What is Proofpoint?
Proofpoint is a publicly traded cybersecurity company that protects businesses against malicious threats like advanced phishing attacks. Their advanced security solutions help businesses secure confidential information, such as emails and passwords, from being used to illegally intercept traffic or steal user data. In addition to their security solutions, Proofpoint provides services such as incident response, penetration testing and threat intelligence.
The U.S.-based company recently filed a lawsuit against Facebook for alleged violations of its anti-phishing technology patents. Proofpoint claims that Facebook created a system to detect and alert users when malicious links have been received and clicked on within the social media platform’s messaging app, without licensing or obtaining permission from the company first. The lawsuit seeks damages for past infringement and an injunction to prevent Facebook from using the technology without Proofpoint’s authorization.
This case serves as an important reminder of how important it is for consumers to protect themselves online against phishing attacks by understanding what kinds of threats could be lurking in their emails or social media feeds and how they can protect themselves from becoming victims of these types of assaults.
What is the Dispute?
On April 14th, 2021, Proofpoint Inc., a California software company, filed an antitrust lawsuit against Facebook Inc. in U.S. District Court in Delaware. Proofpoint claims that Facebook has engaged in a scheme to “unfairly and illegally” exclude competitors from the social media market, particularly its authentication technology which is used to protect users from malicious actors such as hackers and phishers.
Proofpoint’s suit names both Facebook and its subsidiary Instagram as defendants and seeks to enjoin them from concealing the scope of their data-sharing policies and practices, excluding competing solutions from their mobile platform ecosystems (such as mobile app stores), and engaging in “anticompetitive conduct that burdens consumers with restricted choices for social media authentication solutions offered by third-party providers.”
The outcome of this dispute will have implications for users seeking to protect themselves from phishing attacks on social media platforms. If Proofpoint prevails, it could open the door for more competition among rivals offering different authentication services; this would ultimately benefit consumers by creating more sophisticated defences against these cyberattacks.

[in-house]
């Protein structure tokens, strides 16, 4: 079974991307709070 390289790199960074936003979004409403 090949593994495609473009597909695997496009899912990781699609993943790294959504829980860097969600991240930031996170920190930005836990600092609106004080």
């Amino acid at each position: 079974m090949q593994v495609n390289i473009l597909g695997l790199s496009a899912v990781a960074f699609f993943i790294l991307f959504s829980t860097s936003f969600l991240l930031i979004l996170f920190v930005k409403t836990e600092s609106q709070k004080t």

What is the Outcome?
Recently, the pioneering cyber-security company Proofpoint announced it has filed a lawsuit against Facebook in the United States District Court for the Northern District of California. The suit alleges that Facebook has been liable for harm caused by malicious activity on its platform, including phishing.
The litigation follows a string of attacks against users on and off Facebook wherein “bad actors” manipulated victims through malicious links posted on their profiles. These malicious links often contained threatening messages or enticing offers such as gifts or discounts. However, after clicking on the links, victims were prompted to enter personal information used to commit identity theft or trick them into investing money in fake schemes.
Proofpoint contends that these activities are a direct violation of Section 230 of the Communications Decency Act (CDA) which states that Facebook is not liable for any illegal activities conducted through its platform as long as it removes known malignant content from its pages once notified by users or third parties such as Proofpoint. The lawsuit also seeks damages from Facebook for its alleged failure to protect vulnerable users from potential harm due to malicious activity surrounding phishing attacks.
It is unclear how this legal dispute will be resolved and what its outcome will be for both companies and users alike but one thing should remain clear; people should take all necessary steps to protect themselves from malicious links online, inside forums, and across social media platforms like Facebook by always being aware of suspicious content and never click on deceptive links unless they are certain they are safe to use.